Yet what was contained on these stacks of paper allowed us to borrow more money against it, allowed us to engage service providers and managers to service it, and served as the basis for the valuation of our company.  All around the world, balance sheets were being rearranged, title was being rewritten, people were moving, getting hired, fired.

You might note that this is just a larger scale, of the same type of transaction you would undertake when buying a car or getting a loan.  It’s true, but just think about those transactions too.  Do you ever read every word in a contract?  Do you really know every implication of every clause in a contract?  I doubt 99% of the world does.  Similarly, there were things in the contracts of our portfolios, and the leases, that if you read them carefully were questionable, or ambiguous at best.

But the whole thing was wrapped together by a system of trust.  Trust that people down the channel, the title officers, the lenders, the managers, the agents, the lawyers, everyone, was doing their jobs correctly.  No one at GE Capital was going to have time to review every single line.  Internally we all had to depend on each other, and us as an organization also depended on our service providers, suppliers, the governments and cities in which the real estate was, etc, to do their jobs.

At a scale that enormous, no one person has the whole complete picture.  And if you telescope out to the national economy, the world, it’s the same thing.  No one person has the complete picture.  It’s held together by trust.  And when that trust breaks, the system breaks.

And that, I think, was the main lesson I learned at GE Capital, and probably the main lesson of the financial crisis for me.

After my summer in Connecticut, I moved again.  Business school offered a semester abroad.  And I was going to study abroad in Hong Kong.

Living and studying abroad has been the source of some of my deepest relationships and experiences.  After studying abroad in Hong Kong, I decided I would have to live there.

Also, one night while eating hot wings at a place that prided itself on the scoville (spiciness) levels of its food, I found myself dry heaving, tingling, and in tears after half a bite of their vaunted apocalypse wings.

I began rubbing my eyes, which was a mistake because for some reason the XXL-killer-apocalypse-suicide hot oil had spread to the back of my hand, and now I couldn’t feel my face anymore.

It was at that moment, with fluids draining out of my face, that a girl in a white and black dress walked in smelling of spring, and sat down with me and my friends.

A few years later, she would become my wife.

Elements: The Best Theme Park in the World?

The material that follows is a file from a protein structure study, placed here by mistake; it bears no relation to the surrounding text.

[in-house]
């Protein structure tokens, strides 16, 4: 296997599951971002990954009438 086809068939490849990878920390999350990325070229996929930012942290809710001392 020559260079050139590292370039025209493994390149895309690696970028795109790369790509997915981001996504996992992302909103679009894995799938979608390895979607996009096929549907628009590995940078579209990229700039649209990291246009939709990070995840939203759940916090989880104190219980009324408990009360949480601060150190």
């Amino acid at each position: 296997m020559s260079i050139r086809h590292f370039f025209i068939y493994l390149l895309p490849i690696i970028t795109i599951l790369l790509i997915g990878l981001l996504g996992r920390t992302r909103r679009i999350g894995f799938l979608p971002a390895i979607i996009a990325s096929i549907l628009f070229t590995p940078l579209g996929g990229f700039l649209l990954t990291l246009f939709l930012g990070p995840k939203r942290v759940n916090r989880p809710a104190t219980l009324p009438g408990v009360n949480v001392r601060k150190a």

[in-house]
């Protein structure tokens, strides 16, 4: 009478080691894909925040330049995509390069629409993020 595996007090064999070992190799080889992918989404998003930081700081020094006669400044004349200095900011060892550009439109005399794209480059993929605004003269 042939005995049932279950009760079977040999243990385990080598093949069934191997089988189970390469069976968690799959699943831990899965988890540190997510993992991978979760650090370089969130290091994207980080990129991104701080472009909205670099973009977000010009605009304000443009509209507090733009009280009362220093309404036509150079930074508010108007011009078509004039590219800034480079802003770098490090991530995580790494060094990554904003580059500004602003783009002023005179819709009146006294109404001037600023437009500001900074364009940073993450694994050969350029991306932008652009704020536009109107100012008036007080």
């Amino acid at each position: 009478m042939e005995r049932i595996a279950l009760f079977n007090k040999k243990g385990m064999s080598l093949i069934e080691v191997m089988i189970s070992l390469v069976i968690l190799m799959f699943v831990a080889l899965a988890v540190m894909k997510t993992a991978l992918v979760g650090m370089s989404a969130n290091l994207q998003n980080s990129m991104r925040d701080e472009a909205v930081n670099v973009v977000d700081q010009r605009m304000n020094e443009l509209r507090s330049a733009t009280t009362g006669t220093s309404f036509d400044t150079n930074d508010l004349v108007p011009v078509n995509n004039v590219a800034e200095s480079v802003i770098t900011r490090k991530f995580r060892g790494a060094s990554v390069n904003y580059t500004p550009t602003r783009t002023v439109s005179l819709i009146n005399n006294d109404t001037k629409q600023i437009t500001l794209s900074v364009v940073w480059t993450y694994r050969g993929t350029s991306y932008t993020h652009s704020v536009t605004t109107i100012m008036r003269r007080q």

DisneySea is the gold standard of theme parks.  Most people in the industry who I ask will nominate it as their favorite, and as the best theme park ever constructed.  Just a few of the examples are here and here.

There are better guides and writeups on DisneySea out there, but this is my personal note of appreciation for it.

DisneySea is my favorite park too, although I think if you’re talking about the best park in the world, it depends on who you’re asking.

You’ll notice that the people declaring this is the best park in the world, are adults.  Most kids would probably not say DisneySea is their favorite theme park.  It has less rides and attractions than Disneyland and is a more subtle experience.

As way of background, Tokyo DisneySea is the second theme park at Tokyo Disney Resort.  It opened in 2001 on land reclaimed by the Oriental Land Company in the 1960s, and while Disneyland got the better, more stable land, DisneySea had to be built with as much attention to the subsurface because it was over a deeper area.

All sorts of fancy engineering was applied to the land to avoid problems of differential settlement, and the inevitable result was cost overruns.

All this is to say that in my opinion, Tokyo DisneySea is the theme park version of the Steve Jobs standard of crafting things to perfection, even the parts unseen.

First, this is perhaps the most beautifully themed amusement park in the world.  Parts of it do not resemble a traditional theme park.  They resemble an art installation, or a museum.

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This is Ariel’s Grotto, a visually spectacular masterpiece.

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This East Coast waterfront area is visually one of the most intricately themed experiences I’ve ever seen anywhere.  They put that much work into this ship floating in the water, and it cannot even be boarded or accessed.  Only appreciated from afar.

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Most things, when they are simulacra of another, suffer in comparison.  They can’t pass the authenticity test.